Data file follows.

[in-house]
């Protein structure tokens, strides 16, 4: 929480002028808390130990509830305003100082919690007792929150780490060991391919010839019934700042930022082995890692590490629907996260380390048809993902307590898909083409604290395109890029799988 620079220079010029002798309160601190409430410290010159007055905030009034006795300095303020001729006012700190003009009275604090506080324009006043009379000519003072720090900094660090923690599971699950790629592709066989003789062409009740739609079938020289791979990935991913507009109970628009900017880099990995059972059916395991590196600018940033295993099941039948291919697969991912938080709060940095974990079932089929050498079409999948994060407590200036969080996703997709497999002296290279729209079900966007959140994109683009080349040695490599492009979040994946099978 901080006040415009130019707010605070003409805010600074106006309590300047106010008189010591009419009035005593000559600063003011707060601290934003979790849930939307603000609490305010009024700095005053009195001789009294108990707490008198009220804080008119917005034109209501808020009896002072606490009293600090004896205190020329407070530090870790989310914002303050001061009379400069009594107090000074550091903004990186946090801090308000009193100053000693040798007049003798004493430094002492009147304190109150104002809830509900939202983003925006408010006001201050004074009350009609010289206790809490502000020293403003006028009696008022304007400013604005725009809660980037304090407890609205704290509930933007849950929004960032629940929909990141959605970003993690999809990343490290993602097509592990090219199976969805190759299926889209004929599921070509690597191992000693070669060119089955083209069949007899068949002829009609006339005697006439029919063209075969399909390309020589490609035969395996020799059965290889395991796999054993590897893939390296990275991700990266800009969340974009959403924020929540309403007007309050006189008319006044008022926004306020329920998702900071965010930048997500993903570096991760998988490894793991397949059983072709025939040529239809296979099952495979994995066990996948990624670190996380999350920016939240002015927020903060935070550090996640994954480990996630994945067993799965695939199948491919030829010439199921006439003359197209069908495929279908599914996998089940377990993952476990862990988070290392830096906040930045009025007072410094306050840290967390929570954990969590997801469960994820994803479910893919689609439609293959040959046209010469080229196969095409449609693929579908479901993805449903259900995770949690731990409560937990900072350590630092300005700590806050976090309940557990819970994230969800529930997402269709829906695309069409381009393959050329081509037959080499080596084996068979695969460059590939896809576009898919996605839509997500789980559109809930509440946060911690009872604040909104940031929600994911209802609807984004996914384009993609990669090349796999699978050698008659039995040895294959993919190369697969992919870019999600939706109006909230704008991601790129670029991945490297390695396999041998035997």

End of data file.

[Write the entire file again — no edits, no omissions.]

[in-house]
């Protein structure tokens, strides 16, 4: 929480002028808390130990509830305003100082919690007792929150780490060991391919010839019934700042930022082995890692590490629907996260380390048809993902307590898909083409604290395109890029799988 620079220079010029002798309160601190409430410290010159007055905030009034006795300095303020001729006012700190003009009275604090506080324009006043009379000519003072720090900094660090923690599971699950790629592709066989003789062409009740739609079938020289791979990935991913507009109970628009900017880099990995059972059916395991590196600018940033295993099941039948291919697969991912938080709060940095974990079932089929050498079409999948994060407590200036969080996703997709497999002296290279729209079900966007959140994109683009080349040695490599492009979040994946099978 901080006040415009130019707010605070003409805010600074106006309590300047106010008189010591009419009035005593000559600063003011707060601290934003979790849930939307603000609490305010009024700095005053009195001789009294108990707490008198009220804080008119917005034109209501808020009896002072606490009293600090004896205190020329407070530090870790989310914002303050001061009379400069009594107090000074550091903004990186946090801090308000009193100053000693040798007049003798004493430094002492009147304190109150104002809830509900939202983003925006408010006001201050004074009350009609010289206790809490502000020293403003006028009696008022304007400013604005725009809660980037304090407890609205704290509930933007849950929004960032629940929909990141959605970003993690999809990343490290993602097509592990090219199976969805190759299926889209004929599921070509690597191992000693070669060119089955083209069949007899068949002829009609006339005697006439029919063209075969399909390309020589490609035969395996020799059965290889395991796999054993590897893939390296990275991700990266800009969340974009959403924020929540309403007007309050006189008319006044008022926004306020329920998702900071965010930048997500993903570096991760998988490894793991397949059983072709025939040529239809296979099952495979994995066990996948990624670190996380999350920016939240002015927020903060935070550090996640994954480990996630994945067993799965695939199948491919030829010439199921006439003359197209069908495929279908599914996998089940377990993952476990862990988070290392830096906040930045009025007072410094306050840290967390929570954990969590997801469960994820994803479910893919689609439609293959040959046209010469080229196969095409449609693929579908479901993805449903259900995770949690731990409560937990900072350590630092300005700590806050976090309940557990819970994230969800529930997402269709829906695309069409381009393959050329081509037959080499080596084996068979695969460059590939896809576009898919996605839509997500789980559109809930509440946060911690009872604040909104940031929600994911209802609807984004996914384009993609990669090349796999699978050698008659039995040895294959993919190369697969992919870019999600939706109006909230704008991601790129670029991945490297390695396999041998035997």